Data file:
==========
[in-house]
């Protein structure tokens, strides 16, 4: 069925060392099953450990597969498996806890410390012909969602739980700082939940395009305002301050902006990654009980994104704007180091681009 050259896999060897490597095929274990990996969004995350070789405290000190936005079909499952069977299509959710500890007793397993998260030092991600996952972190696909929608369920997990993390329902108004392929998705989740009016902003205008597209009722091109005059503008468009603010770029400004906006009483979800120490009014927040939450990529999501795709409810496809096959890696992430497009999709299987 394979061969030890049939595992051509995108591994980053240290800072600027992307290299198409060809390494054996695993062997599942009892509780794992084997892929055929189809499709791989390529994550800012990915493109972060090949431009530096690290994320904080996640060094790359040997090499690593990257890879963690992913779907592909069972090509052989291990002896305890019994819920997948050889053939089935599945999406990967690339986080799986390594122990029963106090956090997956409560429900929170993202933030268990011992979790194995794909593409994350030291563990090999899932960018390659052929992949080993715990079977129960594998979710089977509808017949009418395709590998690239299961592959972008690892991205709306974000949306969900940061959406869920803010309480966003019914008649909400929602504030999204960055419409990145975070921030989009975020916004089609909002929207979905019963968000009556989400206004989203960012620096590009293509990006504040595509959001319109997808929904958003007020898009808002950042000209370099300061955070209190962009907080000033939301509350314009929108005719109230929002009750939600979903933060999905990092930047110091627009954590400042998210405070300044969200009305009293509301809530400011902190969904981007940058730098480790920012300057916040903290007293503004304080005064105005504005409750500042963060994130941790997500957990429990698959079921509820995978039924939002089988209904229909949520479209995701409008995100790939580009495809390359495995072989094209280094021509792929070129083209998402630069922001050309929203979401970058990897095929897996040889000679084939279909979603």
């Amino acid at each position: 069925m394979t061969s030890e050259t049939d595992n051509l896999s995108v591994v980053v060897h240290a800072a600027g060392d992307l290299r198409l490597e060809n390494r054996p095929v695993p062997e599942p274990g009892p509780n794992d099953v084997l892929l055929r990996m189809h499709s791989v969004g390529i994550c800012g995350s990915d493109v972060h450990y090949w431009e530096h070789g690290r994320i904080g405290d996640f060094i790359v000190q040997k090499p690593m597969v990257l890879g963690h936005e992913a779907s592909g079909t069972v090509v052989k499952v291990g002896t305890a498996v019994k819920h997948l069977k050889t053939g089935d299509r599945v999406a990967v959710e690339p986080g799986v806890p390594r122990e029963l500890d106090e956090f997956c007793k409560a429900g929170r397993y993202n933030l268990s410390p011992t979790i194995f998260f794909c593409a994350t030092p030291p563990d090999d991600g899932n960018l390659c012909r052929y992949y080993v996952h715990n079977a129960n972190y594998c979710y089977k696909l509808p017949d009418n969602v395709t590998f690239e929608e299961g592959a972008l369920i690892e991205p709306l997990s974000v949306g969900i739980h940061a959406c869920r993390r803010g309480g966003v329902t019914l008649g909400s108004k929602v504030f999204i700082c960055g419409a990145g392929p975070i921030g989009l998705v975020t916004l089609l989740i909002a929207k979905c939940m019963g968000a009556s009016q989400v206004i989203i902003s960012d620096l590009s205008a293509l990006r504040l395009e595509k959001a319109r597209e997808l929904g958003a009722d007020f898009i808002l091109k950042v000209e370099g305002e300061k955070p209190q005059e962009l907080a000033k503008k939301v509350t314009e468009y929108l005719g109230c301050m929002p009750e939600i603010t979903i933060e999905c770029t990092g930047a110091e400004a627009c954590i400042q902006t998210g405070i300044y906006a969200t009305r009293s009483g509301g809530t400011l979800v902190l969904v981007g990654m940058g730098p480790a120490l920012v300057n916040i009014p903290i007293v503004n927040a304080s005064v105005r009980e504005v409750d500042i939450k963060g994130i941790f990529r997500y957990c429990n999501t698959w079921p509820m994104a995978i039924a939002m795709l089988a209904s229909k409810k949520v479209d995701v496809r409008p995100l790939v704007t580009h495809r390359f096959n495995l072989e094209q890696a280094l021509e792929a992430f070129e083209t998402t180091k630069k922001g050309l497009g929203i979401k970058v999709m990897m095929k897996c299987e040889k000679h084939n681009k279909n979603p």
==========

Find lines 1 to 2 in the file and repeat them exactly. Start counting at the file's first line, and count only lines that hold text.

[in-house]
């Protein structure tokens, strides 16, 4: 069925060392099953450990597969498996806890410390012909969602739980700082939940395009305002301050902006990654009980994104704007180091681009 050259896999060897490597095929274990990996969004995350070789405290000190936005079909499952069977299509959710500890007793397993998260030092991600996952972190696909929608369920997990993390329902108004392929998705989740009016902003205008597209009722091109005059503008468009603010770029400004906006009483979800120490009014927040939450990529999501795709409810496809096959890696992430497009999709299987 394979061969030890049939595992051509995108591994980053240290800072600027992307290299198409060809390494054996695993062997599942009892509780794992084997892929055929189809499709791989390529994550800012990915493109972060090949431009530096690290994320904080996640060094790359040997090499690593990257890879963690992913779907592909069972090509052989291990002896305890019994819920997948050889053939089935599945999406990967690339986080799986390594122990029963106090956090997956409560429900929170993202933030268990011992979790194995794909593409994350030291563990090999899932960018390659052929992949080993715990079977129960594998979710089977509808017949009418395709590998690239299961592959972008690892991205709306974000949306969900940061959406869920803010309480966003019914008649909400929602504030999204960055419409990145975070921030989009975020916004089609909002929207979905019963968000009556989400206004989203960012620096590009293509990006504040595509959001319109997808929904958003007020898009808002950042000209370099300061955070209190962009907080000033939301509350314009929108005719109230929002009750939600979903933060999905990092930047110091627009954590400042998210405070300044969200009305009293509301809530400011902190969904981007940058730098480790920012300057916040903290007293503004304080005064105005504005409750500042963060994130941790997500957990429990698959079921509820995978039924939002089988209904229909949520479209995701409008995100790939580009495809390359495995072989094209280094021509792929070129083209998402630069922001050309929203979401970058990897095929897996040889000679084939279909979603």